Sideboarding is a tricky subject. I’ve thought often about writing articles about sideboarding, but I’ve never really wanted to pull the trigger on it. I never felt comfortable enough with my own sideboarding abilities to feel like I had the chops to try to tackle the subject.

Over the last year, however, sideboarding is a skill that I have steadily worked to improve. In recent years, sideboarding has become one of the biggest catalysts to success in competitive Magic. Sideboards frequently used to just be full of random hate cards for various matchups that we would just slot into our decks when we played those matchups. They don’t really design those kinds of cards anymore, and as a result, sideboarding has become much more of an art form and much more of an important skill to master to experience success.

I want to talk about some tips I’ve developed for how to maximize the value of sideboarding during matches.

#5) Find the Vulnerabilities

Before we can even start contemplating the grisly details like which cards to side in and which cards to side out, we first have to create an understanding of why those are the specific cards that should go in or go out. This involves developing a plan. That plan should be based around exploiting the vulnerabilities in the opponent’s strategy.

One fatal flaw I see frequently in sideboarding is the dartboard approach. Players will basically just sideboard in “good cards” and side out “not so good cards” for each matchup. It’s basically like throwing darts blindly at a dartboard and hoping things stick. Often, doing this just results in “sidegrading” where you replace cards with other cards that aren’t really any better or worse than your original cards. The blind dartboard method is definitely worse than coming up with a coherent game plan.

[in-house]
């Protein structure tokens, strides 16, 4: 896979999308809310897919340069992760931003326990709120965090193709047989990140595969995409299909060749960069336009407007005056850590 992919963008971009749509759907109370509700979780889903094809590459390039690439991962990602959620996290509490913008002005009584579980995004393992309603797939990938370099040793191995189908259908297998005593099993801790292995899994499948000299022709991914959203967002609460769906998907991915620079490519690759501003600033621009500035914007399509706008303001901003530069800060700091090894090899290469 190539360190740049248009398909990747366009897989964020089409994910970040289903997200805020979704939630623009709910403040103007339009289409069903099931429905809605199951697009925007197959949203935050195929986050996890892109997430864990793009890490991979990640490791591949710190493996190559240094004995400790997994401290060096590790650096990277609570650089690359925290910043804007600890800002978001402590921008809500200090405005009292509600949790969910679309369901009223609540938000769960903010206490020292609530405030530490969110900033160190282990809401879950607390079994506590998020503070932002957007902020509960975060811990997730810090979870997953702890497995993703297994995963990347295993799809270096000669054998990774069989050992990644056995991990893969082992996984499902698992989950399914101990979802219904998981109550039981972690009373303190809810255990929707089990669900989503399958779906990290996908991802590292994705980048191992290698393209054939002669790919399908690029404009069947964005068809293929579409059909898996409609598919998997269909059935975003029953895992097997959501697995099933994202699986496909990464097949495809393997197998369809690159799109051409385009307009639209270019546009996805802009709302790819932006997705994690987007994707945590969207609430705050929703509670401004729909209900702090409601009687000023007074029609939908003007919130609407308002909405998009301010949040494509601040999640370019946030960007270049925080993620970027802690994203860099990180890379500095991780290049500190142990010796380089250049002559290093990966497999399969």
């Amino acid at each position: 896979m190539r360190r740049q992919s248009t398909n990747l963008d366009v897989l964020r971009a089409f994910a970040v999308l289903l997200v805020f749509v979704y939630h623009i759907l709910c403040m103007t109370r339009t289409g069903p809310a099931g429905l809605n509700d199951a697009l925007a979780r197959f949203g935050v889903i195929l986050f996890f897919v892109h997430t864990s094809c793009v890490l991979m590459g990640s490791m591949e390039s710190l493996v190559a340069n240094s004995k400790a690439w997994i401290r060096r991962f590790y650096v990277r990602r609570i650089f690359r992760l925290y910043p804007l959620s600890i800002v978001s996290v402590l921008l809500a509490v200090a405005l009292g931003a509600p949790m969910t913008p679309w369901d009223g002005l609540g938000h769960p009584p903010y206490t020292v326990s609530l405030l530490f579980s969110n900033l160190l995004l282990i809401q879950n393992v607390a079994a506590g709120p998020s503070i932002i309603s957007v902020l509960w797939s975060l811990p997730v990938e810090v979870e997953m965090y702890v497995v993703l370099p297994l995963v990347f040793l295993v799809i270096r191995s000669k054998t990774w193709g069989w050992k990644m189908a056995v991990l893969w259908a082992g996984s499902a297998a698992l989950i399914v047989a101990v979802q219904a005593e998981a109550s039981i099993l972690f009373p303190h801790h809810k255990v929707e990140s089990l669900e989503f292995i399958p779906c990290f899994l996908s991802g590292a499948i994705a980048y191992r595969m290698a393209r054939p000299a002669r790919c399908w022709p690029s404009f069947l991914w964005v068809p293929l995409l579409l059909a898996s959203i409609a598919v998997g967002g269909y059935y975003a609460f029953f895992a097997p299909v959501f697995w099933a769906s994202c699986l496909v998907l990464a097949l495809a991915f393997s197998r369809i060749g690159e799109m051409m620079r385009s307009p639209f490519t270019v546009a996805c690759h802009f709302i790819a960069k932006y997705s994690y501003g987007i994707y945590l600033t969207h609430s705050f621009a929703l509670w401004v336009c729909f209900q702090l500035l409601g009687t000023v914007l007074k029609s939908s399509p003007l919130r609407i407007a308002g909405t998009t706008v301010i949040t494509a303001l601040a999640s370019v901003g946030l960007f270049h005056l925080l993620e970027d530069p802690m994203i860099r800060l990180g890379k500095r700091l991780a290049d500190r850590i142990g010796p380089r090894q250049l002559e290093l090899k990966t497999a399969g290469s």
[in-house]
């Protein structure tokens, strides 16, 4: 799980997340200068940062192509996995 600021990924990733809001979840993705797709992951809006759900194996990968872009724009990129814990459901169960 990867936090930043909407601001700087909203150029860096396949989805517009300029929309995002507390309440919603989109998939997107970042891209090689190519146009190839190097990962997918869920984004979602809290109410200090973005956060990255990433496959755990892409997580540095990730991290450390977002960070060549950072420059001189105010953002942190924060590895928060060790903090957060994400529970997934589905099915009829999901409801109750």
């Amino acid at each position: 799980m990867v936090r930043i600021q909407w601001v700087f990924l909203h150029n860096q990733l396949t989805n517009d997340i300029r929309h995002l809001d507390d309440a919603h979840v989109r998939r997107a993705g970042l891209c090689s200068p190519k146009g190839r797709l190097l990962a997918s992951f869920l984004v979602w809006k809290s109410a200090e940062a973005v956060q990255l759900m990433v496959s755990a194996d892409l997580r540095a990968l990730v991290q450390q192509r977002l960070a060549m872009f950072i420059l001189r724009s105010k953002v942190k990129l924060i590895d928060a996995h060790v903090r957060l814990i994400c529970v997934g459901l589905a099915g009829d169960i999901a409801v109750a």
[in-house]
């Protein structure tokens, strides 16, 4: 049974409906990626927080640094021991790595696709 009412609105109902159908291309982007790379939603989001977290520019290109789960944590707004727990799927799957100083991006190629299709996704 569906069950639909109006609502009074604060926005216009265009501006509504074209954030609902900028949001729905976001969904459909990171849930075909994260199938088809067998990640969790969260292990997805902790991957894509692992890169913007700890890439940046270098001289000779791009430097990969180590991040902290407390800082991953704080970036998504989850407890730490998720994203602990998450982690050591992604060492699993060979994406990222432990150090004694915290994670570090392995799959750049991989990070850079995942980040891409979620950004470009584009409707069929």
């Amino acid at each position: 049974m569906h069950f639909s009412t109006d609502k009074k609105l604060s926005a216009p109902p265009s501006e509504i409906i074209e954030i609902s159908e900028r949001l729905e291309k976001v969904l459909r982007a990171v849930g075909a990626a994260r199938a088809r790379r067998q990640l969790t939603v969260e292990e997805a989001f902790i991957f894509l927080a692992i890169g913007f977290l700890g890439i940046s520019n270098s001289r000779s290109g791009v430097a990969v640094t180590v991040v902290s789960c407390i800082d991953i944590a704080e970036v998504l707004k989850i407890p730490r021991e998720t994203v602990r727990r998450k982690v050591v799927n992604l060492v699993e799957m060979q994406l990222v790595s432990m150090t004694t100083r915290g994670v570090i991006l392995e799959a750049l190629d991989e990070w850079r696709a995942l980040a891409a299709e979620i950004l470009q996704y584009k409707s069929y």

Every deck has some vulnerability. Decks that don’t rarely stay legal long. Finding that vulnerability is step one. One easy question to ask ourselves is “why isn’t my opponent’s deck winning every tournament?” The answer to that often yields up the vulnerability. For example, let’s say the reason is: “It’s because the mana base is really bad.” There are many ways to attack bad mana, such as being too fast, being disruptive, or using the early turns to develop your game plan while they get their mana to work. It varies from deck to deck, but it is exploitable.

One common vulnerability is a weakness to a specific card type. Some decks struggle to beat enchantments, or artifacts, or planeswalkers. Another is relying too heavily on one specific card or one specific card type. Maybe their deck is prone to flooding out, or running out of gas, or the cards are too weak late in the game, or they are too slow. Some decks need Dragonlord Ojutai to win. Others thrive on tearing your hand apart with discard and will struggle to beat a bunch of card draw spells to refuel. Rally struggles against flying creatures and disruption for their Collected Companys and Rally the Ancestors. Ramp can’t win if they draw only ramp spells or only big spells. Jeskai Black struggles to beat planeswalkers.